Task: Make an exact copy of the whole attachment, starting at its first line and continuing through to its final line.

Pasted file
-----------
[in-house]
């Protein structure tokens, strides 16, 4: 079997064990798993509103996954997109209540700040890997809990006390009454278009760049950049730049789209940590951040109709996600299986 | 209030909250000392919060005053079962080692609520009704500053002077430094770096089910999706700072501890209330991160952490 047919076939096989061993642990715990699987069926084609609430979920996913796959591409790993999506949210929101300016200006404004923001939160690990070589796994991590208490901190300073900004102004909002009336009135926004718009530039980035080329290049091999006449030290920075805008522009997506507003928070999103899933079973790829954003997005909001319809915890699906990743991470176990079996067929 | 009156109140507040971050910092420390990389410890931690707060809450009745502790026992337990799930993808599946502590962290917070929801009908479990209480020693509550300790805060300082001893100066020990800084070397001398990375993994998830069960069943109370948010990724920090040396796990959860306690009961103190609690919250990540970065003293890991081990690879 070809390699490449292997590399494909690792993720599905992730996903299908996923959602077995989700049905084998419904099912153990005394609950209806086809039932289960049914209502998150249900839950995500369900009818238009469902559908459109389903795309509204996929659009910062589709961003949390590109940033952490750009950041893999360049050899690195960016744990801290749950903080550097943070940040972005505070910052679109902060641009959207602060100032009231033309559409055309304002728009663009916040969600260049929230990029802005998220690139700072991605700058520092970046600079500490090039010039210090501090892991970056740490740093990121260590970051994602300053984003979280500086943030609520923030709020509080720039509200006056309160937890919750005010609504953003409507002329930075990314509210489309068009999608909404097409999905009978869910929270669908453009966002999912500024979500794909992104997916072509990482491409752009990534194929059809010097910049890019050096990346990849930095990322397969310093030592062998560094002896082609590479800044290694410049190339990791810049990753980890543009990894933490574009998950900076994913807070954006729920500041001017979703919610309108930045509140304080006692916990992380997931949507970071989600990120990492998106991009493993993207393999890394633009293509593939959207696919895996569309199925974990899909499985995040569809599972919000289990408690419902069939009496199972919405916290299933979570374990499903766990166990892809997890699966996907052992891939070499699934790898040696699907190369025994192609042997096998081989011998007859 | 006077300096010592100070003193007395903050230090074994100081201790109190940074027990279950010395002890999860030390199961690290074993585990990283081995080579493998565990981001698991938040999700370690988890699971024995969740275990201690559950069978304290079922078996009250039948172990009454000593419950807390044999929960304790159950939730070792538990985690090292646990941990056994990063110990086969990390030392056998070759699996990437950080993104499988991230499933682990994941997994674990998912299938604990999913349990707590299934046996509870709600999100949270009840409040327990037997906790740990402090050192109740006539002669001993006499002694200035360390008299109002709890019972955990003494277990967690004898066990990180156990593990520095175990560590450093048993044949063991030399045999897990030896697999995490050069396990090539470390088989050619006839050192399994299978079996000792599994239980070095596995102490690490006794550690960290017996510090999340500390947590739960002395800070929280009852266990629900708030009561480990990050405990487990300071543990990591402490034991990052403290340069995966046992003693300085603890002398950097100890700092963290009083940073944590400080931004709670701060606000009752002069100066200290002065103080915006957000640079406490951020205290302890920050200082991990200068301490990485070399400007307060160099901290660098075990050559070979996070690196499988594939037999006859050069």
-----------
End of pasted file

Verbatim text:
[in-house]
């Protein structure tokens, strides 16, 4: 079997064990798993509103996954997109209540700040890997809990006390009454278009760049950049730049789209940590951040109709996600299986 | 209030909250000392919060005053079962080692609520009704500053002077430094770096089910999706700072501890209330991160952490 047919076939096989061993642990715990699987069926084609609430979920996913796959591409790993999506949210929101300016200006404004923001939160690990070589796994991590208490901190300073900004102004909002009336009135926004718009530039980035080329290049091999006449030290920075805008522009997506507003928070999103899933079973790829954003997005909001319809915890699906990743991470176990079996067929 | 009156109140507040971050910092420390990389410890931690707060809450009745502790026992337990799930993808599946502590962290917070929801009908479990209480020693509550300790805060300082001893100066020990800084070397001398990375993994998830069960069943109370948010990724920090040396796990959860306690009961103190609690919250990540970065003293890991081990690879 070809390699490449292997590399494909690792993720599905992730996903299908996923959602077995989700049905084998419904099912153990005394609950209806086809039932289960049914209502998150249900839950995500369900009818238009469902559908459109389903795309509204996929659009910062589709961003949390590109940033952490750009950041893999360049050899690195960016744990801290749950903080550097943070940040972005505070910052679109902060641009959207602060100032009231033309559409055309304002728009663009916040969600260049929230990029802005998220690139700072991605700058520092970046600079500490090039010039210090501090892991970056740490740093990121260590970051994602300053984003979280500086943030609520923030709020509080720039509200006056309160937890919750005010609504953003409507002329930075990314509210489309068009999608909404097409999905009978869910929270669908453009966002999912500024979500794909992104997916072509990482491409752009990534194929059809010097910049890019050096990346990849930095990322397969310093030592062998560094002896082609590479800044290694410049190339990791810049990753980890543009990894933490574009998950900076994913807070954006729920500041001017979703919610309108930045509140304080006692916990992380997931949507970071989600990120990492998106991009493993993207393999890394633009293509593939959207696919895996569309199925974990899909499985995040569809599972919000289990408690419902069939009496199972919405916290299933979570374990499903766990166990892809997890699966996907052992891939070499699934790898040696699907190369025994192609042997096998081989011998007859 | 006077300096010592100070003193007395903050230090074994100081201790109190940074027990279950010395002890999860030390199961690290074993585990990283081995080579493998565990981001698991938040999700370690988890699971024995969740275990201690559950069978304290079922078996009250039948172990009454000593419950807390044999929960304790159950939730070792538990985690090292646990941990056994990063110990086969990390030392056998070759699996990437950080993104499988991230499933682990994941997994674990998912299938604990999913349990707590299934046996509870709600999100949270009840409040327990037997906790740990402090050192109740006539002669001993006499002694200035360390008299109002709890019972955990003494277990967690004898066990990180156990593990520095175990560590450093048993044949063991030399045999897990030896697999995490050069396990090539470390088989050619006839050192399994299978079996000792599994239980070095596995102490690490006794550690960290017996510090999340500390947590739960002395800070929280009852266990629900708030009561480990990050405990487990300071543990990591402490034991990052403290340069995966046992003693300085603890002398950097100890700092963290009083940073944590400080931004709670701060606000009752002069100066200290002065103080915006957000640079406490951020205290302890920050200082991990200068301490990485070399400007307060160099901290660098075990050559070979996070690196499988594939037999006859050069």